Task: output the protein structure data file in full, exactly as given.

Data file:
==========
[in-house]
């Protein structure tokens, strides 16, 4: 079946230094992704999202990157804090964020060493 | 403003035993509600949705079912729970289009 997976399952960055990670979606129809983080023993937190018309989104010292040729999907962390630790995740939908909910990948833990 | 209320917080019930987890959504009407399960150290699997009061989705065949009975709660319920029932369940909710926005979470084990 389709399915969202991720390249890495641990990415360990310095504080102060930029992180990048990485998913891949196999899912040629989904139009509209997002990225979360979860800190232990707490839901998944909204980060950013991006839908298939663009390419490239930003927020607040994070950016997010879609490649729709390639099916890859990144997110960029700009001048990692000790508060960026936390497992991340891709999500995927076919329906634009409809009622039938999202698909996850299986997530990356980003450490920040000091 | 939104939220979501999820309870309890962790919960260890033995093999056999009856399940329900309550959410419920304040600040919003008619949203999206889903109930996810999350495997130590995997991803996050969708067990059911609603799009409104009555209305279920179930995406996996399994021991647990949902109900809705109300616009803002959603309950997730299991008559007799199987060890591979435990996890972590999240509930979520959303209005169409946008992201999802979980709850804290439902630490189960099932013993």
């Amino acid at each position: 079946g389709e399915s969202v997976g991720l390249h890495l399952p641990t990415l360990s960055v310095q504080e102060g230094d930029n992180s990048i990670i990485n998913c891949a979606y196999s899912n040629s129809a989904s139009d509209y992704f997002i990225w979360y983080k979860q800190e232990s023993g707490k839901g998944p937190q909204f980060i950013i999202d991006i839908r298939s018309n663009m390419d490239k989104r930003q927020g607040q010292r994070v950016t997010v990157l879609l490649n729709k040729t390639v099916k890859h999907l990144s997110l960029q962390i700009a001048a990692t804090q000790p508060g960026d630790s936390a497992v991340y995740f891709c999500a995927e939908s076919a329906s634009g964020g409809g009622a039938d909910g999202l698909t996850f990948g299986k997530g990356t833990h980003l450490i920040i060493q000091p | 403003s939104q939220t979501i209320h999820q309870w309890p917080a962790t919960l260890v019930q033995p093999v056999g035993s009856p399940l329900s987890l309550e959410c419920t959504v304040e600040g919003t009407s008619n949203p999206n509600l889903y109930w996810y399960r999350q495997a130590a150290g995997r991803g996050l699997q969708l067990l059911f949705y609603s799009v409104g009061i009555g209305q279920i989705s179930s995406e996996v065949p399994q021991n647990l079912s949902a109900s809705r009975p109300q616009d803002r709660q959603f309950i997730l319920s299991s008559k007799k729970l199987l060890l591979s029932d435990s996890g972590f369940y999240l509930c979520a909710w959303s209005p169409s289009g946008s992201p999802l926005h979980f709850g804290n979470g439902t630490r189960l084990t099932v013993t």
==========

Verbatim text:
[in-house]
């Protein structure tokens, strides 16, 4: 079946230094992704999202990157804090964020060493 | 403003035993509600949705079912729970289009 997976399952960055990670979606129809983080023993937190018309989104010292040729999907962390630790995740939908909910990948833990 | 209320917080019930987890959504009407399960150290699997009061989705065949009975709660319920029932369940909710926005979470084990 389709399915969202991720390249890495641990990415360990310095504080102060930029992180990048990485998913891949196999899912040629989904139009509209997002990225979360979860800190232990707490839901998944909204980060950013991006839908298939663009390419490239930003927020607040994070950016997010879609490649729709390639099916890859990144997110960029700009001048990692000790508060960026936390497992991340891709999500995927076919329906634009409809009622039938999202698909996850299986997530990356980003450490920040000091 | 939104939220979501999820309870309890962790919960260890033995093999056999009856399940329900309550959410419920304040600040919003008619949203999206889903109930996810999350495997130590995997991803996050969708067990059911609603799009409104009555209305279920179930995406996996399994021991647990949902109900809705109300616009803002959603309950997730299991008559007799199987060890591979435990996890972590999240509930979520959303209005169409946008992201999802979980709850804290439902630490189960099932013993």
């Amino acid at each position: 079946g389709e399915s969202v997976g991720l390249h890495l399952p641990t990415l360990s960055v310095q504080e102060g230094d930029n992180s990048i990670i990485n998913c891949a979606y196999s899912n040629s129809a989904s139009d509209y992704f997002i990225w979360y983080k979860q800190e232990s023993g707490k839901g998944p937190q909204f980060i950013i999202d991006i839908r298939s018309n663009m390419d490239k989104r930003q927020g607040q010292r994070v950016t997010v990157l879609l490649n729709k040729t390639v099916k890859h999907l990144s997110l960029q962390i700009a001048a990692t804090q000790p508060g960026d630790s936390a497992v991340y995740f891709c999500a995927e939908s076919a329906s634009g964020g409809g009622a039938d909910g999202l698909t996850f990948g299986k997530g990356t833990h980003l450490i920040i060493q000091p | 403003s939104q939220t979501i209320h999820q309870w309890p917080a962790t919960l260890v019930q033995p093999v056999g035993s009856p399940l329900s987890l309550e959410c419920t959504v304040e600040g919003t009407s008619n949203p999206n509600l889903y109930w996810y399960r999350q495997a130590a150290g995997r991803g996050l699997q969708l067990l059911f949705y609603s799009v409104g009061i009555g209305q279920i989705s179930s995406e996996v065949p399994q021991n647990l079912s949902a109900s809705r009975p109300q616009d803002r709660q959603f309950i997730l319920s299991s008559k007799k729970l199987l060890l591979s029932d435990s996890g972590f369940y999240l509930c979520a909710w959303s209005p169409s289009g946008s992201p999802l926005h979980f709850g804290n979470g439902t630490r189960l084990t099932v013993t």